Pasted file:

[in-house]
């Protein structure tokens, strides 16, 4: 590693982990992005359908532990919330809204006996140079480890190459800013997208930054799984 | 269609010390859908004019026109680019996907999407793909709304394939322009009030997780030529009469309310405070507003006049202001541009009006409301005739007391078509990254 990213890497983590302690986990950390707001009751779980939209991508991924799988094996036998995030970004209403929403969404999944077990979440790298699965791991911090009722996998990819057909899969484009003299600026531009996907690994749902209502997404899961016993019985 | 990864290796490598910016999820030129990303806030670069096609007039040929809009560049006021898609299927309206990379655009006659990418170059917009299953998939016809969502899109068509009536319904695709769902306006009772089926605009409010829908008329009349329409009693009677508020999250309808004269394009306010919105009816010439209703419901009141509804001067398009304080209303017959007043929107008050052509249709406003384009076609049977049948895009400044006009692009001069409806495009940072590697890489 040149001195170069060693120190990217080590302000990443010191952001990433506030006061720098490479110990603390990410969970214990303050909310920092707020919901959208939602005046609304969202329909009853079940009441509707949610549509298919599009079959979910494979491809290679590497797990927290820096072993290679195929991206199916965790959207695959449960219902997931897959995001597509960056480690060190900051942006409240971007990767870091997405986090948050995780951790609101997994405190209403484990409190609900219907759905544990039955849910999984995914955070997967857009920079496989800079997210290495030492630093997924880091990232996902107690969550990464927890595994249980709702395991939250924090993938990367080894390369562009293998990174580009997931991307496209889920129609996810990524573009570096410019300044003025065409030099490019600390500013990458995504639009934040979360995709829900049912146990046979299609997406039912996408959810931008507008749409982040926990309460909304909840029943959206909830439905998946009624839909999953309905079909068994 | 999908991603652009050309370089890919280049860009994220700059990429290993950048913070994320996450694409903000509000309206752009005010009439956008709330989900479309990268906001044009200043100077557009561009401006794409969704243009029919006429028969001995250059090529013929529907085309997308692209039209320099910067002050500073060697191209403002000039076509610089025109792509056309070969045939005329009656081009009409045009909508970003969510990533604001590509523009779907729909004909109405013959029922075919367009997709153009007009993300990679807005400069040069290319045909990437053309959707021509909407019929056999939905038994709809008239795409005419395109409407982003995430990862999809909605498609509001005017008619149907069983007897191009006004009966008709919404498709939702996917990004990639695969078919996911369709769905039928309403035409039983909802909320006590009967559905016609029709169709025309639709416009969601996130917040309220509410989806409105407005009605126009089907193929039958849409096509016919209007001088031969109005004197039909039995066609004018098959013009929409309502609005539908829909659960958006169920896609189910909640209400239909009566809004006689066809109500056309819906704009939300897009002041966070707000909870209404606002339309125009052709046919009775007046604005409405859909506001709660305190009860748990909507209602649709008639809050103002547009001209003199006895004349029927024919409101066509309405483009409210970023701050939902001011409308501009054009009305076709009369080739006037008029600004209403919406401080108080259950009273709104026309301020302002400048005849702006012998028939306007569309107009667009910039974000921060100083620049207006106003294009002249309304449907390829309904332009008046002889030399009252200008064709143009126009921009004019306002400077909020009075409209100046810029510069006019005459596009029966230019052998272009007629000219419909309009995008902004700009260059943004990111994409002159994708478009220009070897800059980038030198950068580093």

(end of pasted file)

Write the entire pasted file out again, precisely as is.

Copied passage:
[in-house]
């Protein structure tokens, strides 16, 4: 590693982990992005359908532990919330809204006996140079480890190459800013997208930054799984 | 269609010390859908004019026109680019996907999407793909709304394939322009009030997780030529009469309310405070507003006049202001541009009006409301005739007391078509990254 990213890497983590302690986990950390707001009751779980939209991508991924799988094996036998995030970004209403929403969404999944077990979440790298699965791991911090009722996998990819057909899969484009003299600026531009996907690994749902209502997404899961016993019985 | 990864290796490598910016999820030129990303806030670069096609007039040929809009560049006021898609299927309206990379655009006659990418170059917009299953998939016809969502899109068509009536319904695709769902306006009772089926605009409010829908008329009349329409009693009677508020999250309808004269394009306010919105009816010439209703419901009141509804001067398009304080209303017959007043929107008050052509249709406003384009076609049977049948895009400044006009692009001069409806495009940072590697890489 040149001195170069060693120190990217080590302000990443010191952001990433506030006061720098490479110990603390990410969970214990303050909310920092707020919901959208939602005046609304969202329909009853079940009441509707949610549509298919599009079959979910494979491809290679590497797990927290820096072993290679195929991206199916965790959207695959449960219902997931897959995001597509960056480690060190900051942006409240971007990767870091997405986090948050995780951790609101997994405190209403484990409190609900219907759905544990039955849910999984995914955070997967857009920079496989800079997210290495030492630093997924880091990232996902107690969550990464927890595994249980709702395991939250924090993938990367080894390369562009293998990174580009997931991307496209889920129609996810990524573009570096410019300044003025065409030099490019600390500013990458995504639009934040979360995709829900049912146990046979299609997406039912996408959810931008507008749409982040926990309460909304909840029943959206909830439905998946009624839909999953309905079909068994 | 999908991603652009050309370089890919280049860009994220700059990429290993950048913070994320996450694409903000509000309206752009005010009439956008709330989900479309990268906001044009200043100077557009561009401006794409969704243009029919006429028969001995250059090529013929529907085309997308692209039209320099910067002050500073060697191209403002000039076509610089025109792509056309070969045939005329009656081009009409045009909508970003969510990533604001590509523009779907729909004909109405013959029922075919367009997709153009007009993300990679807005400069040069290319045909990437053309959707021509909407019929056999939905038994709809008239795409005419395109409407982003995430990862999809909605498609509001005017008619149907069983007897191009006004009966008709919404498709939702996917990004990639695969078919996911369709769905039928309403035409039983909802909320006590009967559905016609029709169709025309639709416009969601996130917040309220509410989806409105407005009605126009089907193929039958849409096509016919209007001088031969109005004197039909039995066609004018098959013009929409309502609005539908829909659960958006169920896609189910909640209400239909009566809004006689066809109500056309819906704009939300897009002041966070707000909870209404606002339309125009052709046919009775007046604005409405859909506001709660305190009860748990909507209602649709008639809050103002547009001209003199006895004349029927024919409101066509309405483009409210970023701050939902001011409308501009054009009305076709009369080739006037008029600004209403919406401080108080259950009273709104026309301020302002400048005849702006012998028939306007569309107009667009910039974000921060100083620049207006106003294009002249309304449907390829309904332009008046002889030399009252200008064709143009126009921009004019306002400077909020009075409209100046810029510069006019005459596009029966230019052998272009007629000219419909309009995008902004700009260059943004990111994409002159994708478009220009070897800059980038030198950068580093």